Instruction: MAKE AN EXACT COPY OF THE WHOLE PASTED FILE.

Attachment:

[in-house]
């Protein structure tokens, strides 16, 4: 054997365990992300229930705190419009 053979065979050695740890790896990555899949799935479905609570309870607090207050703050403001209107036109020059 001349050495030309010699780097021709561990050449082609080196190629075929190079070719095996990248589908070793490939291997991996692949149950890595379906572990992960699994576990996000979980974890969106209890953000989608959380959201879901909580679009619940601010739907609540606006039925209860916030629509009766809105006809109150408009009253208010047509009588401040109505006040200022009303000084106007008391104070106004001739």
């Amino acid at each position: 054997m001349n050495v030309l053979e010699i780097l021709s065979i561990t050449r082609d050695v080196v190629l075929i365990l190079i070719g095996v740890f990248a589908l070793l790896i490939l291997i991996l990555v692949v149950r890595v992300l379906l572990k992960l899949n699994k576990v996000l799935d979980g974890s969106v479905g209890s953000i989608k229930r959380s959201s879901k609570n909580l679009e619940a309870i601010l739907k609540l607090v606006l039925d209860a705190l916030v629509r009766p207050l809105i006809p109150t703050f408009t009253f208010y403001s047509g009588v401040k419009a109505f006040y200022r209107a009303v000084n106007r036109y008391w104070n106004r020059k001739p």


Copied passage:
[in-house]
């Protein structure tokens, strides 16, 4: 054997365990992300229930705190419009 053979065979050695740890790896990555899949799935479905609570309870607090207050703050403001209107036109020059 001349050495030309010699780097021709561990050449082609080196190629075929190079070719095996990248589908070793490939291997991996692949149950890595379906572990992960699994576990996000979980974890969106209890953000989608959380959201879901909580679009619940601010739907609540606006039925209860916030629509009766809105006809109150408009009253208010047509009588401040109505006040200022009303000084106007008391104070106004001739």
């Amino acid at each position: 054997m001349n050495v030309l053979e010699i780097l021709s065979i561990t050449r082609d050695v080196v190629l075929i365990l190079i070719g095996v740890f990248a589908l070793l790896i490939l291997i991996l990555v692949v149950r890595v992300l379906l572990k992960l899949n699994k576990v996000l799935d979980g974890s969106v479905g209890s953000i989608k229930r959380s959201s879901k609570n909580l679009e619940a309870i601010l739907k609540l607090v606006l039925d209860a705190l916030v629509r009766p207050l809105i006809p109150t703050f408009t009253f208010y403001s047509g009588v401040k419009a109505f006040y200022r209107a009303v000084n106007r036109y008391w104070n106004r020059k001739p």